School study units on penguins typically include segments about penguin habitats. Students often are assigned to design and build a replica of a specific variety of penguin's habitat. These projects usually include the actual habitat itself, along with accompanying fact sheets or booklets describing key aspects of the penguin's life, habits and environment.
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One of the most common ways for children to make a penguin habitat is with a diorama. Use shoe boxes or pizza boxes as the base of your diorama. Decorate the inside of the box to represent the stark Antarctic environment that is home to most penguins. Use craft paints or markers to colour in water on the "floor" of the box and ice or icebergs in the background. Crumple white paper or cotton balls to make the icy surface. Add small penguin figures made from cardboard or purchased at a toy store or aquarium on top of the ice.
Habitats in Plastic Storage Bins
Shoe-box size or slightly larger plastic storage bins can contain and transport penguin habitat projects. Stand the plastic bin on one of the long sides. Glue or tape blue construction paper, felt or craft foam to the inside bottom to represent the water. Cut out mountains and icebergs from white foam or paper; glue them to the inside of the box as part of the distant horizon. White tissue paper or wrapping paper can form ice floes when slightly crumpled and glued into the floor of the display. Buy small toy penguins or colour your own cardboard versions to place on the ice floe.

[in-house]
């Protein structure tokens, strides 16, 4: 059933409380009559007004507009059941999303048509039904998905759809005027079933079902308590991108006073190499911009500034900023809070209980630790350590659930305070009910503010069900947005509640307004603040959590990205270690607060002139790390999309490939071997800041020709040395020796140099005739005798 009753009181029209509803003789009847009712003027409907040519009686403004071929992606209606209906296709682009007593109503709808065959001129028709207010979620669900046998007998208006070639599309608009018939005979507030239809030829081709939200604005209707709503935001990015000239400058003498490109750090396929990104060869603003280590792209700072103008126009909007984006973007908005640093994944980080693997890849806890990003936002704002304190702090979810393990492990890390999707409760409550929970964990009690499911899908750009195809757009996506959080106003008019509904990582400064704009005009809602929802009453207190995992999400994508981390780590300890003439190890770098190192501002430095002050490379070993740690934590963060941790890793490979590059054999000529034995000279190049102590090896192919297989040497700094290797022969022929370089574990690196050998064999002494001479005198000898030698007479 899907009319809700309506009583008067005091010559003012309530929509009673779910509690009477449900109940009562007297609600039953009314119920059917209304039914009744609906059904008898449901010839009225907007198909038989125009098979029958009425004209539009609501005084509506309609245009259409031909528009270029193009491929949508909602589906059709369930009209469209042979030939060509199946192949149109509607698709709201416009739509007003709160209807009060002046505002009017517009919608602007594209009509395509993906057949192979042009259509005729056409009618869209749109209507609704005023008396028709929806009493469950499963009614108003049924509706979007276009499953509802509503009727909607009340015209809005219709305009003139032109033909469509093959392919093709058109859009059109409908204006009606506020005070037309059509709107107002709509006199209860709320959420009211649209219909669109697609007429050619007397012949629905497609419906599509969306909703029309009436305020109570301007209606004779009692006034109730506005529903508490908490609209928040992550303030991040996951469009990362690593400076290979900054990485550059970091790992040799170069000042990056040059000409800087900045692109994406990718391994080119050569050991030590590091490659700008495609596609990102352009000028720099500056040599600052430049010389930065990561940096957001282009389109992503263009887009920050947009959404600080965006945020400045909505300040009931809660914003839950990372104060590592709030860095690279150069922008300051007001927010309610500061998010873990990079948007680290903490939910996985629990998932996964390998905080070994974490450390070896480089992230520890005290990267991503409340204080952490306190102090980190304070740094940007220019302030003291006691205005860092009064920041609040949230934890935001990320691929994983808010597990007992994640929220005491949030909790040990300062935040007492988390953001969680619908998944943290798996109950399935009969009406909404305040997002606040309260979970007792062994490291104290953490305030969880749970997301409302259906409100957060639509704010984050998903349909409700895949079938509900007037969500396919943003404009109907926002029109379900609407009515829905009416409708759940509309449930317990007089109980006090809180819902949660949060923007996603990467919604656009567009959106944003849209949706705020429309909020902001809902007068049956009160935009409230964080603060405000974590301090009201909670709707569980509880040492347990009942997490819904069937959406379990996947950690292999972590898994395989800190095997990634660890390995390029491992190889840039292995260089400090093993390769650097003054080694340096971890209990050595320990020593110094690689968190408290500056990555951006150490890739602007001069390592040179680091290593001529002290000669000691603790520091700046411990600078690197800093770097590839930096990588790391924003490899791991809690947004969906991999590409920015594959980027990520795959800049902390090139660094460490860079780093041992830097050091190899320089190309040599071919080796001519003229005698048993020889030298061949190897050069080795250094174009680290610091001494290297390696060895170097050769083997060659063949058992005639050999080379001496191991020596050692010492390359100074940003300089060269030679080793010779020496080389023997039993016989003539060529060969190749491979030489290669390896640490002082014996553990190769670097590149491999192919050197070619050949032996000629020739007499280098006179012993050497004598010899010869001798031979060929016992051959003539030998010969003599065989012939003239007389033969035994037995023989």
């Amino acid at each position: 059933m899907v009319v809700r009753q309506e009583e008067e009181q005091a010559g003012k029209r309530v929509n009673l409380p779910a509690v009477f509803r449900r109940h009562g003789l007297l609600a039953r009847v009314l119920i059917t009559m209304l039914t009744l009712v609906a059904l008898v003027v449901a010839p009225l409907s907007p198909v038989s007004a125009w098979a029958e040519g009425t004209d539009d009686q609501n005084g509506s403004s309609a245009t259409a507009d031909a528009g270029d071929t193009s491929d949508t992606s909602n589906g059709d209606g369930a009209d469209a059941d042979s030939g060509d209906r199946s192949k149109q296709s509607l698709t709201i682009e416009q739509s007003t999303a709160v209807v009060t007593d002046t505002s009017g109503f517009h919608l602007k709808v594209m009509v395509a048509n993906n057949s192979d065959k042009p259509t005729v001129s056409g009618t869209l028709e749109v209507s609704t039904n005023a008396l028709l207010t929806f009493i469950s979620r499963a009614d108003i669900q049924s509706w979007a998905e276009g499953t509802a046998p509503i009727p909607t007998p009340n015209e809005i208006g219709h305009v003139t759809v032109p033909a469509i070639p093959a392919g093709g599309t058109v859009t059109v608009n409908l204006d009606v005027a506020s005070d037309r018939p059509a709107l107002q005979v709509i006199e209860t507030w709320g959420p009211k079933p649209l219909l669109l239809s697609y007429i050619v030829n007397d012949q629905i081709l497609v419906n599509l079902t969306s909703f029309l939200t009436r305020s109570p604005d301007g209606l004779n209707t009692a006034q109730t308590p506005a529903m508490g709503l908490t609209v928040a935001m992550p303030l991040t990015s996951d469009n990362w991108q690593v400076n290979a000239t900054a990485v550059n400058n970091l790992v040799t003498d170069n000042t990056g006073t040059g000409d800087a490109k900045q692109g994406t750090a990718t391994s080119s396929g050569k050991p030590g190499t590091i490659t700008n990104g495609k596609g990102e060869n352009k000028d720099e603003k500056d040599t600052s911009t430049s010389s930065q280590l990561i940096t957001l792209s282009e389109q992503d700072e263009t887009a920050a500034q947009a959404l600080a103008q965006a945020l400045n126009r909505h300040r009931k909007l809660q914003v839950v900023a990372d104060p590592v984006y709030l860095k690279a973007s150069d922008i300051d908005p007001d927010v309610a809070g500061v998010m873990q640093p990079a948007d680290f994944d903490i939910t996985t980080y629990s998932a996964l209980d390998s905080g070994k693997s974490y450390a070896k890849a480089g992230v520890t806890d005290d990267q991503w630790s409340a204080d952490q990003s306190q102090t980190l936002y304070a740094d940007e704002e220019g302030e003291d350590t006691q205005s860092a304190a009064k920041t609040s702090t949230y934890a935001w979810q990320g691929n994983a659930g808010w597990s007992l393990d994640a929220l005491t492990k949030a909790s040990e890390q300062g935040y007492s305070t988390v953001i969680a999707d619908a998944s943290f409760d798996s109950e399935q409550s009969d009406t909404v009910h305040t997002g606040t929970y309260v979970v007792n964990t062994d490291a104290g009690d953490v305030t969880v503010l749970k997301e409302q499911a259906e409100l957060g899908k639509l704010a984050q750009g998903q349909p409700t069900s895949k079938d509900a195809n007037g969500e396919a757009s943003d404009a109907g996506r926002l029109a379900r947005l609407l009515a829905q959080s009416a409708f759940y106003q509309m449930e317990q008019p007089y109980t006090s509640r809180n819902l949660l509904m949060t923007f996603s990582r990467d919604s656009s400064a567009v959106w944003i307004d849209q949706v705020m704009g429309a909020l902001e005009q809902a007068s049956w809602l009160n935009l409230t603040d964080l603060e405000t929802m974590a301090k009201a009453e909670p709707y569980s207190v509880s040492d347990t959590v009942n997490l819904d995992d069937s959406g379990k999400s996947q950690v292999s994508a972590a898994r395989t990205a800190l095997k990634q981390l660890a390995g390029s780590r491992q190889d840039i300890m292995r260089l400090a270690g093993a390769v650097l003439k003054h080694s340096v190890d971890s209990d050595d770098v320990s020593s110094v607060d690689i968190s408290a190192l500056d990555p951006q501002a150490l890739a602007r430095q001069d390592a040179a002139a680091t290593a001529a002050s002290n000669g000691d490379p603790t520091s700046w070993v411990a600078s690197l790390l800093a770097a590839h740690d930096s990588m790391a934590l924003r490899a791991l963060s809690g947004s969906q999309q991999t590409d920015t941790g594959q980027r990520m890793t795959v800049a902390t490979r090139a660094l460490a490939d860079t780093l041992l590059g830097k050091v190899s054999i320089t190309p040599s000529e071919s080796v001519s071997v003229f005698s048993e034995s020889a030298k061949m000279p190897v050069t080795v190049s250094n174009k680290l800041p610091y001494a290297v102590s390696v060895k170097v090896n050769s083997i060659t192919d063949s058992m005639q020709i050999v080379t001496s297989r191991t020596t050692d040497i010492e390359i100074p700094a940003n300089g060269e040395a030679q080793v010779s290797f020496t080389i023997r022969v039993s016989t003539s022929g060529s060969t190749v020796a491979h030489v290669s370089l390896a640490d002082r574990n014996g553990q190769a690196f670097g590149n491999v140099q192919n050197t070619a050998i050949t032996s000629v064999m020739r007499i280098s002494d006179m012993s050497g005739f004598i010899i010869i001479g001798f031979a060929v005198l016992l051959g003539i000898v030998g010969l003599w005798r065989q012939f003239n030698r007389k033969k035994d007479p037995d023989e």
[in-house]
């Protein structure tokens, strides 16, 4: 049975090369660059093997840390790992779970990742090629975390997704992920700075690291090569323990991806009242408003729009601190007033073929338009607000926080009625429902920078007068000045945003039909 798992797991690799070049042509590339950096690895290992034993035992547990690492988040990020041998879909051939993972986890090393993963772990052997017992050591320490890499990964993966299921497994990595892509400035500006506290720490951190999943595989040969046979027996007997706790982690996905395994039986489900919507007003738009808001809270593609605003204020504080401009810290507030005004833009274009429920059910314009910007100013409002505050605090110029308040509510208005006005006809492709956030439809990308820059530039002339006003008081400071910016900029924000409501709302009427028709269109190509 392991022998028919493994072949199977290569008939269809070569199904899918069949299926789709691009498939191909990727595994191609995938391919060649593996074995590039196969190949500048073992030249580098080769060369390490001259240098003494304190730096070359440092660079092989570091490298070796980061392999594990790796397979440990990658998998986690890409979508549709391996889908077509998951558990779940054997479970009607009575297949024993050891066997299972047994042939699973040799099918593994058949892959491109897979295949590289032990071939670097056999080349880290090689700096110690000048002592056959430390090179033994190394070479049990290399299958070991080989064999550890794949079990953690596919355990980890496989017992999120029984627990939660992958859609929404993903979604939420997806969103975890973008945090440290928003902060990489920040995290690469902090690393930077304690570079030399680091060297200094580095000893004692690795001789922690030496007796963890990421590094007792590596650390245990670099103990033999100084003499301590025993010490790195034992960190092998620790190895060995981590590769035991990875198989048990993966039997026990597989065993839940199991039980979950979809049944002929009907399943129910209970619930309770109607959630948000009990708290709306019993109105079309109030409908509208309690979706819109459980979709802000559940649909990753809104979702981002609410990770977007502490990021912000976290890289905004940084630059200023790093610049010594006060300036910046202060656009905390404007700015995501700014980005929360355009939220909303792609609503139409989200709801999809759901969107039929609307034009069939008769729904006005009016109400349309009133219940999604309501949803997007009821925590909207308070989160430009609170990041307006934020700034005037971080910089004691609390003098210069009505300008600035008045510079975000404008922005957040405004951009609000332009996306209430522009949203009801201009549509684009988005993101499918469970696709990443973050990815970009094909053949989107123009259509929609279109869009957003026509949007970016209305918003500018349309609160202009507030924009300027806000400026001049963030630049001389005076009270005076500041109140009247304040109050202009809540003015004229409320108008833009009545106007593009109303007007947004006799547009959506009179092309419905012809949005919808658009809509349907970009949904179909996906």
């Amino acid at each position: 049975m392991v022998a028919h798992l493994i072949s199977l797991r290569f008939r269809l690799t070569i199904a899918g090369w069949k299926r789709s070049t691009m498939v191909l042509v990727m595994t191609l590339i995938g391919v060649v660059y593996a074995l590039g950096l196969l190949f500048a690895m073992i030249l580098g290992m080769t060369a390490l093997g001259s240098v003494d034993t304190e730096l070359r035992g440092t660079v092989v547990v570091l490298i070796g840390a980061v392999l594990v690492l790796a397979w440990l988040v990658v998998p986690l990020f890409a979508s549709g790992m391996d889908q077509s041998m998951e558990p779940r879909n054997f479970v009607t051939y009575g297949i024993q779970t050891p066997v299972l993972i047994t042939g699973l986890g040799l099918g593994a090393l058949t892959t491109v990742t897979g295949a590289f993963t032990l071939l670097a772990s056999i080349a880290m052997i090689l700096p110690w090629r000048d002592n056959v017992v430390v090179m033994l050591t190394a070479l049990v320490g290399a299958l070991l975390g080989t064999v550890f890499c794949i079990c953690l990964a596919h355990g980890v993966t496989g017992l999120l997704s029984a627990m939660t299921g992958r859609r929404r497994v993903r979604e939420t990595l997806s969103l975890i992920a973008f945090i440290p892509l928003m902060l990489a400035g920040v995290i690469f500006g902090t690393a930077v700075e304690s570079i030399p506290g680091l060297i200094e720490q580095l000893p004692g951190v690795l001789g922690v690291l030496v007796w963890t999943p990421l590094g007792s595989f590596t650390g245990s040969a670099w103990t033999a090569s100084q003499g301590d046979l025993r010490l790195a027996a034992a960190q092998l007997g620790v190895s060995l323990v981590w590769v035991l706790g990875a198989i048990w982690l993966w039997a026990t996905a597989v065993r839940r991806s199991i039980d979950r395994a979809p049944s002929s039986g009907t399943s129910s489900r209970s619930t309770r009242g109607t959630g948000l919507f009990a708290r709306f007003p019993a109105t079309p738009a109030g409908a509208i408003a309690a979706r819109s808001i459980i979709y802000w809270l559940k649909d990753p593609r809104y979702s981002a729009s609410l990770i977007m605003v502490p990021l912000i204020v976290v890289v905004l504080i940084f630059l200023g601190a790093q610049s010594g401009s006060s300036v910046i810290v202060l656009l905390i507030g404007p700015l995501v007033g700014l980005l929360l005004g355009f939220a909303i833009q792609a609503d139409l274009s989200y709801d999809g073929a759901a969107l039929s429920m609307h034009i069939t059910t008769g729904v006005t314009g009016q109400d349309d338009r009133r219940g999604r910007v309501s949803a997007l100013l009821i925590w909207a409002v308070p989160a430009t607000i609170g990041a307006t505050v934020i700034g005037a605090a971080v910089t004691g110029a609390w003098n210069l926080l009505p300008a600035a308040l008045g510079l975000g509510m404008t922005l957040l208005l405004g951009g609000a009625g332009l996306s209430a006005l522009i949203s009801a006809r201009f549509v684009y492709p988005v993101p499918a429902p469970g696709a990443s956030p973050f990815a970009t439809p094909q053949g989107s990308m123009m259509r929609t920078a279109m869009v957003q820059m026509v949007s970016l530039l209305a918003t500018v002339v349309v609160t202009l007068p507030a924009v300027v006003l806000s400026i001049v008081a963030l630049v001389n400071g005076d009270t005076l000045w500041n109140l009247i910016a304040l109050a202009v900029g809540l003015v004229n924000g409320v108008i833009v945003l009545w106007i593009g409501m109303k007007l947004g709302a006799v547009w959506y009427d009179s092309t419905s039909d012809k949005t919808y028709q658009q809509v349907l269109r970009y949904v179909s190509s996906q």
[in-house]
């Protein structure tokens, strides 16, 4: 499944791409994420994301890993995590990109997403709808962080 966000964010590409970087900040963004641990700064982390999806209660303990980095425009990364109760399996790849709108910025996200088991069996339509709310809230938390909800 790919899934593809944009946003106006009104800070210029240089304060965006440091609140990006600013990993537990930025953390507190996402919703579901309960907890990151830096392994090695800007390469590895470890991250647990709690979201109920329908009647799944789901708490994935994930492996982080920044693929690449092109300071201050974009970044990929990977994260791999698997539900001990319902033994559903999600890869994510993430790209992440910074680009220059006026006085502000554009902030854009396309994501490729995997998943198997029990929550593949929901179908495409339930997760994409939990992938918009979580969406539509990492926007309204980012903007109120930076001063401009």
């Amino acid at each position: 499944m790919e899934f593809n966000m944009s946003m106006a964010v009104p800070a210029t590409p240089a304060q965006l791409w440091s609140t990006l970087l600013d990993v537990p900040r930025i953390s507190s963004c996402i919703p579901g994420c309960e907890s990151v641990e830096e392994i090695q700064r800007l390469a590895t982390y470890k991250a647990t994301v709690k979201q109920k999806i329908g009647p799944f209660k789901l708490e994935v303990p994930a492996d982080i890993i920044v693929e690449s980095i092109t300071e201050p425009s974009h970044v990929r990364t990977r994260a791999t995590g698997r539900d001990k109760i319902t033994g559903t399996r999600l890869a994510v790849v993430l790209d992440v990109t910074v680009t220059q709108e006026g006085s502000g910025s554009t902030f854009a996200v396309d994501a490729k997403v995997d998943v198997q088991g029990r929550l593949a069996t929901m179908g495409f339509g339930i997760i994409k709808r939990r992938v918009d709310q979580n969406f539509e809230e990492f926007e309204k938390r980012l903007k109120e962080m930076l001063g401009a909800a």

Making posters of the penguin's habitat gives the students room to both draw the actual habitat and write in relevant facts about the penguin and its environment. Ask the students to draw the habitat at the centre of the poster board. Give them a list of required elements to include in their drawing. Use the outer area around the drawing to write facts and labels about the species of penguin chosen and its environment.
Tabletop Habitat Displays
Assign students to work in groups of three or four people to research and create a realistic Antarctic penguin habitat on a tabletop. Working on the larger surface offers the flexibility to use a wider variety of natural materials--for example, the students may use a shallow basin of water for the Antarctic Ocean. Build ice floes, cliffs or other rugged landmasses from styrofoam or modelling clay and attach to a thin plywood or sturdy cardboard base on the table. Use small pieces of grass and twigs to represent natural flora found in the penguin's habitat. Complete your project with realistic clay figures of the specific variety of penguin you are studying; add these to your display.
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